Arrest made in Wadley murder
By Carol McLeod
Wadley Police Chief Wesley Lewis said Monday an arrest has been made in the death of Anthony Holmes, 43, of Dublin. Holmes’ body was found behind a house on Martin Luther King Extension in Wadley last week.
Clifton Leandre Outler, 22, of Wadley was arrested Tuesday, May 17, and has been charged with felony murder in the case.
Jefferson County Coroner Edward James identified Holmes by fingerprints. Holmes’ body had been left in the wooded area where he was found about a week later, officials said.
Pat Morgan, assistant special agent in charge with the Georgia Bureau of Investigation’s Thomson office, confirmed Holmes’ cause of death as blunt force trauma and a gunshot wound.
Lewis said Monday Outler has been in trouble before.
“He’s done been in trouble a couple of times,” the chief said. “Yes, he’s been charged with all kinds of stuff over the years.”
Lewis said there was an incident recently in Dublin where Outler jumped out of a car and ran from the police.
“That was, I think, around the time that he (Holmes) came up missing. Within that time frame,” Lewis said.
“I had made contact with Mr. Outler the day the body was discovered and told him he needed to turn himself in, which he didn’t do it until the next day,” he said.
The chief said the murder is still being investigated.
“There will probably be some more arrests,” he said, adding that a motive is still not known at this time.
On Monday, Dublin Police Detective Sgt. Stacey Sapp said the Dublin Police Department has a warrant for Outler in connection to the incident Lewis mentioned.
Dublin PD has a warrant for Outler for obstruction of a police officer, carrying a concealed weapon and forgery, Sapp said.
The Dublin officer described Holmes as a man who pretty much kept to himself.
He was reported missing May 12, Sapp said.
“He had actually been missing since the 10th,” the detective said. “He was in the process of moving to Macon.”
The detective said the people who reported Holmes missing had thought he might have been out of contact because of the move. By the 12th, they had become concerned enough to report him missing.
“We would like to greatly thank the Wadley PD and its chief, the Jefferson County Sheriff’s Office, the GBI in that region,” Sapp said.
“I had cell phone information that led to that area (Wadley) and they were a great help prior to finding the body,” he said of Wadley PD.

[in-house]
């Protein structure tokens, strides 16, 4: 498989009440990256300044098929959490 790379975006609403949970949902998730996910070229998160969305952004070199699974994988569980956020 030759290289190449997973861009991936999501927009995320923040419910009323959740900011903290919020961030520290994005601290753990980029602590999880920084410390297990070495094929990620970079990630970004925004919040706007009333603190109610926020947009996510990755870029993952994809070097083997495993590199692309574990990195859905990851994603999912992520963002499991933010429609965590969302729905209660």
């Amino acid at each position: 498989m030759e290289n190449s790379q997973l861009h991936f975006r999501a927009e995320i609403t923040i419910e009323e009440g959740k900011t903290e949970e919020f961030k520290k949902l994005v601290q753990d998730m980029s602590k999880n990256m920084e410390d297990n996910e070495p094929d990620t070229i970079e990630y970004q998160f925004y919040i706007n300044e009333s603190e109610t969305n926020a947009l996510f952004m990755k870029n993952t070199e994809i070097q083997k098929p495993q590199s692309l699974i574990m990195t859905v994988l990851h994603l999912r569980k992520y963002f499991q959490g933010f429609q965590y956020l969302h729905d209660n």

Principal hired to take over at GCCS
By Faye Ellison
Glascock County Board of Education members voted Tuesday, May 17, in a called meeting to hire Danny Lovering as the new principal of Glascock County Consolidated School, a position left vacant after Principal Sally Garrett announced her retirement after winter break.
Glascock County Superintendent Jim Holton said Lovering currently serves as the principal of the Baker County K-12 School in Southwest Georgia.
First a fan
“Miss Garrett informed me after Christmas that she intended to retire,” Holton said. “I talked with her a few times to make sure that was her intention. When I realized she did intend to retire, we began our search.”
Lovering was chosen from more than 50 applicants for the GCCS principal position.
“There were very few applicants who had administrative experience in all grade levels, kindergarten through 12th,” Holton said.
Holton noted that Glascock and Baker are two of only a handful of schools that house all public school grades together in the same building, under the same principal.
“Mr. Lovering’s experience, with all facets of a K through 12 school, cuts down on the learning curve and training time required to get up to full speed,” Holton said.
Principal Garrett’s last day will be June 30, while Lovering’s official start will be July 1.
Originally from Miller County, Lovering graduated from high school and went on to attend Bainbridge College. He also attended Georgia Southwestern University where he received a bachelors in education. He received his master’s and specialist’s degrees in educational leadership at Troy University.
Lovering has been principal in Baker County for the past two years.
“I am experienced in the same type of school,” Lovering said. “It is very similar to Glascock County.”
Seventeen years ago Lovering began his teaching career in Decatur County, followed by Early County, where he was a teacher as well as an assistant principal. Then he went to Seminole County, before Baker.
“I was a middle school teacher and I was over the alternative school in Seminole County,” he said. “I am still highly qualified in middle grades curriculum including math, science, social studies and language arts.”